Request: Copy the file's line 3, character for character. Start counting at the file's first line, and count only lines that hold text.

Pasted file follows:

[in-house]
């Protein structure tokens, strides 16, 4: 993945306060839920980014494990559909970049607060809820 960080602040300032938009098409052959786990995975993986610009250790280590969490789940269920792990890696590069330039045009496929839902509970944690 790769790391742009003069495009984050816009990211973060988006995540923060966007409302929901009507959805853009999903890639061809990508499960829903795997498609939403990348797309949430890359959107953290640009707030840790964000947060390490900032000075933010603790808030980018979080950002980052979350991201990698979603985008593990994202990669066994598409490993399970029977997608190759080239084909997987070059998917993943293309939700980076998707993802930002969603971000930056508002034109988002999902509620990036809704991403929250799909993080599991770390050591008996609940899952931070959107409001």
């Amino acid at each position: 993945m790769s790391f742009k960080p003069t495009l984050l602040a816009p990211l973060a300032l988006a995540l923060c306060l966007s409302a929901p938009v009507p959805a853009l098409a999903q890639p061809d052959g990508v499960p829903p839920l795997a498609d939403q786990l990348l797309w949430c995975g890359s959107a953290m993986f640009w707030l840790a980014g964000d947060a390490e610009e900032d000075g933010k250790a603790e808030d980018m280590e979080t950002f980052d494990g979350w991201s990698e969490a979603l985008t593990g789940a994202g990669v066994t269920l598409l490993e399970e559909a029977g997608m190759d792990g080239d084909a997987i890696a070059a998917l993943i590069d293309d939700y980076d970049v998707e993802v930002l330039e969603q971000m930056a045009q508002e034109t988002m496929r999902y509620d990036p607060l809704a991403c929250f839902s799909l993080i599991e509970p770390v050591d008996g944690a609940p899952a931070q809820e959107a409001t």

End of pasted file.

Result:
């Amino acid at each position: 993945m790769s790391f742009k960080p003069t495009l984050l602040a816009p990211l973060a300032l988006a995540l923060c306060l966007s409302a929901p938009v009507p959805a853009l098409a999903q890639p061809d052959g990508v499960p829903p839920l795997a498609d939403q786990l990348l797309w949430c995975g890359s959107a953290m993986f640009w707030l840790a980014g964000d947060a390490e610009e900032d000075g933010k250790a603790e808030d980018m280590e979080t950002f980052d494990g979350w991201s990698e969490a979603l985008t593990g789940a994202g990669v066994t269920l598409l490993e399970e559909a029977g997608m190759d792990g080239d084909a997987i890696a070059a998917l993943i590069d293309d939700y980076d970049v998707e993802v930002l330039e969603q971000m930056a045009q508002e034109t988002m496929r999902y509620d990036p607060l809704a991403c929250f839902s799909l993080i599991e509970p770390v050591d008996g944690a609940p899952a931070q809820e959107a409001t």